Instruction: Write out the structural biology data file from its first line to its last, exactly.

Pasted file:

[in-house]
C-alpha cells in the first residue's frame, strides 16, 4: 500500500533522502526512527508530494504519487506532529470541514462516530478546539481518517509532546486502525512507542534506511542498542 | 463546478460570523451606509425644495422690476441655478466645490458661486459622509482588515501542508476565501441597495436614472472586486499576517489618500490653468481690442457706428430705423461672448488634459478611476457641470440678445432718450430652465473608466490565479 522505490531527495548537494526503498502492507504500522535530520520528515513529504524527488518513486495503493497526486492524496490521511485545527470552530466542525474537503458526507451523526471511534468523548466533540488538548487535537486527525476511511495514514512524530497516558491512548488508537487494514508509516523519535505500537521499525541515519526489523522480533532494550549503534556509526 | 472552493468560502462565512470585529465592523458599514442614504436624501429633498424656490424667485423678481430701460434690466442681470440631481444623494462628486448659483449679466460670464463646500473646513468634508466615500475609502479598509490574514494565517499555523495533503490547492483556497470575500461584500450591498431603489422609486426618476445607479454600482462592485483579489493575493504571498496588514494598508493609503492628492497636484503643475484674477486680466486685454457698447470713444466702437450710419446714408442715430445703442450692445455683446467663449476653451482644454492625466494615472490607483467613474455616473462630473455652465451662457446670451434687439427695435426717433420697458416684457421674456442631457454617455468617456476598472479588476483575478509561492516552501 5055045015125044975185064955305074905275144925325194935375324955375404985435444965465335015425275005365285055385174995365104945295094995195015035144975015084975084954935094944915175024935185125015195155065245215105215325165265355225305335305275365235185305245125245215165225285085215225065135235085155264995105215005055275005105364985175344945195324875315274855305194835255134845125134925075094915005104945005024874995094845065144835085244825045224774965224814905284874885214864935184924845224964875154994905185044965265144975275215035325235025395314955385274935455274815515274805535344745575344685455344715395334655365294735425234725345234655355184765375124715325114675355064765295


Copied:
[in-house]
C-alpha cells in the first residue's frame, strides 16, 4: 500500500533522502526512527508530494504519487506532529470541514462516530478546539481518517509532546486502525512507542534506511542498542 | 463546478460570523451606509425644495422690476441655478466645490458661486459622509482588515501542508476565501441597495436614472472586486499576517489618500490653468481690442457706428430705423461672448488634459478611476457641470440678445432718450430652465473608466490565479 522505490531527495548537494526503498502492507504500522535530520520528515513529504524527488518513486495503493497526486492524496490521511485545527470552530466542525474537503458526507451523526471511534468523548466533540488538548487535537486527525476511511495514514512524530497516558491512548488508537487494514508509516523519535505500537521499525541515519526489523522480533532494550549503534556509526 | 472552493468560502462565512470585529465592523458599514442614504436624501429633498424656490424667485423678481430701460434690466442681470440631481444623494462628486448659483449679466460670464463646500473646513468634508466615500475609502479598509490574514494565517499555523495533503490547492483556497470575500461584500450591498431603489422609486426618476445607479454600482462592485483579489493575493504571498496588514494598508493609503492628492497636484503643475484674477486680466486685454457698447470713444466702437450710419446714408442715430445703442450692445455683446467663449476653451482644454492625466494615472490607483467613474455616473462630473455652465451662457446670451434687439427695435426717433420697458416684457421674456442631457454617455468617456476598472479588476483575478509561492516552501 5055045015125044975185064955305074905275144925325194935375324955375404985435444965465335015425275005365285055385174995365104945295094995195015035144975015084975084954935094944915175024935185125015195155065245215105215325165265355225305335305275365235185305245125245215165225285085215225065135235085155264995105215005055275005105364985175344945195324875315274855305194835255134845125134925075094915005104945005024874995094845065144835085244825045224774965224814905284874885214864935184924845224964875154994905185044965265144975275215035325235025395314955385274935455274815515274805535344745575344685455344715395334655365294735425234725345234655355184765375124715325114675355064765295